April Book Reviews


Hello everybody! Now, I know it's not quite the end of the month, but as I didn't have a very long TBR for this month, I've already done my reading so I thought, why not post my April Book Reviews post early!

I didn't end up reading the third book on this month's TBR, Match Made in Manhattan by Amanda Stauffer. I started reading but just really didn't enjoy it and I didn't end up finishing it so I won't be reviewing it in this post.

In addition to these books, I did read a couple others, which I'll post individual reviews for sometime soon!

To read last month's review, click here.




"I came to therapy thinking that my sexuality didn't matter, but it turned out that every part of my personality was intimately connected. Cutting one piece damaged the rest." 

Boy Erased is Garrard Conley's true story of his experiences in conversion therapy in the early 2000s. Growing up as the son of a soon-to-be pastor in Arkansas, he hid his sexuality from his family until he got to university when they finally found out and enrolled him in a popular ex-gay program in Tennessee, Love In Action.

Like I said in my April TBR post, I came across this book in a post online, listing off a bunch of must-read non-fiction books. I was dying to read another non-fiction book, as I've read a few that I've loved in the past few months, so I decided to go for this one. And it was def a good choice.

I thought this book was really interesting because Garrard's story is one that could have easily gone untold. He's from a small Southern town, and comes from a fundamentalist family, with a father who is working towards being a pastor, that believes homosexuality from a sin. He went to Love in Action somewhat willingly. Like many others, he could have accepted that conversion therapy was "right" (by his family's/community's/mentor's definitions) and that could've been the end of it. But the fact that he had the strength to go up against it all is what made this book so remarkable.

The stories that Garrard tells of his early adulthood - not just of his time at Love in Action, but also in university - are harrowing and heartbreaking. So many times I had to stop reading for a second because it was just so hard to imagine a nineteen-year-old kid going through what he had to go through. You could see that he had zero support system whatsoever, especially when people started finding out that he was gay. It was very upsetting to read stories of people who once cared about him turning their backs on him just because of his sexuality; as if who he was attracted to had anything to do with the sort of person he is, which it clearly doesn't.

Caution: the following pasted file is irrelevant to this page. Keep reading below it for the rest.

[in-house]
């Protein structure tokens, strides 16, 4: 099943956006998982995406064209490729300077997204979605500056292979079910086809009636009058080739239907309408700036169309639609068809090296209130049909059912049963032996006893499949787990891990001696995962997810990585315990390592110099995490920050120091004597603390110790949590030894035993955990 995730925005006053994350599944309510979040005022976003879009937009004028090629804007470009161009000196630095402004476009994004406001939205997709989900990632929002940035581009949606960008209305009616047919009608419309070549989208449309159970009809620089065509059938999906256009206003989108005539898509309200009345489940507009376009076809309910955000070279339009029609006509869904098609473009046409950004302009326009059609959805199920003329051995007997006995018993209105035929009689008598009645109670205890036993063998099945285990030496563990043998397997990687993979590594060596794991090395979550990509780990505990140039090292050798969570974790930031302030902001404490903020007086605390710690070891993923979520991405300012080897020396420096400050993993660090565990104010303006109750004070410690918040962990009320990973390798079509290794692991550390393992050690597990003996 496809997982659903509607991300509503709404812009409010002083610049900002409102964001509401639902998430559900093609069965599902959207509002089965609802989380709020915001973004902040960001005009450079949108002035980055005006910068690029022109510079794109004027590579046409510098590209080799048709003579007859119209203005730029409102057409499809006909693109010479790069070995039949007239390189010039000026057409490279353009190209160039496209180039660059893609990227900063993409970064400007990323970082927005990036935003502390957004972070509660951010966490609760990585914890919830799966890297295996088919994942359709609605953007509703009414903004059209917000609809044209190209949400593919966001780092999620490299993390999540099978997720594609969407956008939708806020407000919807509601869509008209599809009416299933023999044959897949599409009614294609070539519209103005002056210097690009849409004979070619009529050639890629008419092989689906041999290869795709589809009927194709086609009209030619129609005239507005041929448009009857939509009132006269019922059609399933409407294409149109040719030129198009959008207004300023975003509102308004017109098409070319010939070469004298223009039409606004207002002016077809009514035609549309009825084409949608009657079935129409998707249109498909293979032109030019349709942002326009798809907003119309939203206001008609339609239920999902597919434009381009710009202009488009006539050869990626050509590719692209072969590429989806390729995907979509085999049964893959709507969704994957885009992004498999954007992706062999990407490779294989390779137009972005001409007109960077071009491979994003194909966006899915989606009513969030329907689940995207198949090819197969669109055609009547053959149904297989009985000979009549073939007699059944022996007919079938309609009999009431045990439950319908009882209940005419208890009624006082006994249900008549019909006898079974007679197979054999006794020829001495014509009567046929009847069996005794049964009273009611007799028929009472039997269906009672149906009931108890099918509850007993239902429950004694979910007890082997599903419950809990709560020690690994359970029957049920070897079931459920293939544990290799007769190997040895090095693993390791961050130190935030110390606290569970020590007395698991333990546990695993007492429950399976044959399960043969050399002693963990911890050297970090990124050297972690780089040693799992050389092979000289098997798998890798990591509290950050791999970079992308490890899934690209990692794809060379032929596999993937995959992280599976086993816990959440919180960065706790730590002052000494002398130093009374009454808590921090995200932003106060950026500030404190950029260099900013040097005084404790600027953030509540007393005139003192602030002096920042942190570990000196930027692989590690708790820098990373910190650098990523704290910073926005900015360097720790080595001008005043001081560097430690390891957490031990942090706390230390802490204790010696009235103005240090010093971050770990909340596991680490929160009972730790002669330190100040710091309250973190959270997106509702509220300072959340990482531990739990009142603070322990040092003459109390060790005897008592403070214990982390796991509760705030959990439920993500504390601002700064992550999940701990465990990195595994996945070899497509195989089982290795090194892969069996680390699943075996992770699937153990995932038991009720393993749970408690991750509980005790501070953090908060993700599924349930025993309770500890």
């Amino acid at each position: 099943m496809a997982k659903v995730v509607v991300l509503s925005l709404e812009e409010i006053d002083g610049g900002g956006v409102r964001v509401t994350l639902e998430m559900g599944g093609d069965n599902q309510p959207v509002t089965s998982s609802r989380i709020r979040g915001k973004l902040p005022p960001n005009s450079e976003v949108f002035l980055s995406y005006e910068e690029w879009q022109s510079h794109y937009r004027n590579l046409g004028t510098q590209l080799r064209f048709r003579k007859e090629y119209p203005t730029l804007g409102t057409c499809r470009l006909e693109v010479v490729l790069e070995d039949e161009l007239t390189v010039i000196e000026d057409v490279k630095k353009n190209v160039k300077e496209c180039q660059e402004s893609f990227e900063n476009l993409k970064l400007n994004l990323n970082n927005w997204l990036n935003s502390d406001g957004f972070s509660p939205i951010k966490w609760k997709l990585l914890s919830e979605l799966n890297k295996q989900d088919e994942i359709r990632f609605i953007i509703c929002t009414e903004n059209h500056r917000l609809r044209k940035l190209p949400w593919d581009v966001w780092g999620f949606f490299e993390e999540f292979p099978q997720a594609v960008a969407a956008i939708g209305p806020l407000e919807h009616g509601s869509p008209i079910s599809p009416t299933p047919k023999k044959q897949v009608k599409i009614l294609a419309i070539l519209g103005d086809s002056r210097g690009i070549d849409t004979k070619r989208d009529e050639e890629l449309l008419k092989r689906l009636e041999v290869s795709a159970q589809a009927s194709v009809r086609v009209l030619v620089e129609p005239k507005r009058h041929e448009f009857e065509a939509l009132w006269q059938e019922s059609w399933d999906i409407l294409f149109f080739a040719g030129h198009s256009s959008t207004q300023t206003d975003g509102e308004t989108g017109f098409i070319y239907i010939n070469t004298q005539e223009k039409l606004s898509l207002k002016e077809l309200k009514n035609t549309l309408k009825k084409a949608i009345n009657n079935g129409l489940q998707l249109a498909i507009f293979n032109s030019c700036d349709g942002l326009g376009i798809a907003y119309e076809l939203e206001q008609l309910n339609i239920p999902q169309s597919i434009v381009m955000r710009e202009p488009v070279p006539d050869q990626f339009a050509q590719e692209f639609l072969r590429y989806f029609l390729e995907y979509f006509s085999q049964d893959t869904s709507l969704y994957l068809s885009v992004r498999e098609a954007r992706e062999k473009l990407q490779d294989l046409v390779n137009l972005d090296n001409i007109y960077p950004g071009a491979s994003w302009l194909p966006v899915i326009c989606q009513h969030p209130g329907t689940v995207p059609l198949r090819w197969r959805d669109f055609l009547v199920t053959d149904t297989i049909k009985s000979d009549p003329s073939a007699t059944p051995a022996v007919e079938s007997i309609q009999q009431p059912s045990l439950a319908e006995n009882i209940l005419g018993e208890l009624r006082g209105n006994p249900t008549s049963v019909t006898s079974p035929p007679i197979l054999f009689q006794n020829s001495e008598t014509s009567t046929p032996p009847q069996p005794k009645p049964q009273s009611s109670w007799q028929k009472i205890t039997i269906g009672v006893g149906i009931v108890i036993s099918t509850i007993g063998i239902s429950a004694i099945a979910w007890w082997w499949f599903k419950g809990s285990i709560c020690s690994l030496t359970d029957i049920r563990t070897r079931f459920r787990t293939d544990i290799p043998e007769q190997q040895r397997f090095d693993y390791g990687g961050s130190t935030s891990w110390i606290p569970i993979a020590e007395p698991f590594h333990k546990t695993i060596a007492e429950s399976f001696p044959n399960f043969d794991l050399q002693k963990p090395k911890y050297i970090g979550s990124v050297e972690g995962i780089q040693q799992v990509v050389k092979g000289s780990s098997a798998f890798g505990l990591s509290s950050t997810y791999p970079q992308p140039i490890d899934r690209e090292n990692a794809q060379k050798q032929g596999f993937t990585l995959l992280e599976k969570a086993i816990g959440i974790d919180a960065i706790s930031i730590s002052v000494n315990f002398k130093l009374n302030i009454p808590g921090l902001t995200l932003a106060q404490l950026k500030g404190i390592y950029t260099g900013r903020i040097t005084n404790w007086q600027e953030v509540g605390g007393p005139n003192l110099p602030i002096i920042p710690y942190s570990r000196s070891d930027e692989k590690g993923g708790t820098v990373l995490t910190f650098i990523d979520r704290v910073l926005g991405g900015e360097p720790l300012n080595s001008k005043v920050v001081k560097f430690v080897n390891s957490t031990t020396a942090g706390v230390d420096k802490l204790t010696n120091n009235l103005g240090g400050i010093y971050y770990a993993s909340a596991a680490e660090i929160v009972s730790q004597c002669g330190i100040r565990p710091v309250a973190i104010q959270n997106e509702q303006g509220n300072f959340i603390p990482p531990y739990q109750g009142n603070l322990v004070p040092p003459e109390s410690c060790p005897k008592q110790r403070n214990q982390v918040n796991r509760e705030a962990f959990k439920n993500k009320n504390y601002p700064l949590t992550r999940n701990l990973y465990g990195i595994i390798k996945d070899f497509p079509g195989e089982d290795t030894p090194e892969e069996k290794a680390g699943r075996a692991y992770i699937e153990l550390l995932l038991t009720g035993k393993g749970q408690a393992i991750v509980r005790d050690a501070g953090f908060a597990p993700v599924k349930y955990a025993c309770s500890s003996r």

I think the most important aspect of this book was that it shed light on the fact that there are still conversion therapies open and commonly used, even in the United States. Love in Action, the one he attended, only shut down in 2012. From a very quick Google search, only a handful of states have a ban on conversion therapies for minors - the rest allow it, which is something I didn't even think to look up until reading this book. I hope that this book continues to make that a more widely known fact because it's really not ok!!



"Some people, weak people, fear solitude. What they fail to understand is that you don't need anyone, you can take care of yourself."  

Eleanor Oliphant is Completely Fine is about a young woman living in Glasgow named Eleanor, who lives every day, every week, every month exactly the same. She runs on a specifically planned, solitary daily schedule. Things start to change when an accident brings her and her office IT guys together in friendship. Soon, she is forced to come to grips with a secret she's been keeping from everyone - and from herself.

I really enjoyed this book. In fact, it might just be one of my favourites of the year so far. Eleanor's story is extremely moving; it's one of those "life gets better" sort of books that really warms my heart. From the very beginning of the novel, you can tell that Eleanor isn't a happy person and that something has caused her to be that way. Right off the bat, I was rooting for her to find happiness in her life - she's that sort of character that you just want to have a happy ending.

The writing of this book was particularly interesting because Eleanor is a very eloquent character, so the book was very well-written and included many a descriptive sentence. At first, I had a feeling that it would get sort of distracting to have the narration done like that - however, the sentences actually flowed surprisingly well and I found the writing pretty enjoyable!!

All in all, I wasn't at all prepared for this book - particularly the last half. Honestly, it took me completely by surprise. It was extremely hard to believe that this book was Gail Honeyman's debut novel.... like, I'm still in total shock. I'd love to read more from Gail Honeyman and I would easily recommend this book to basically everyone who likes to read, haha.

Felicia x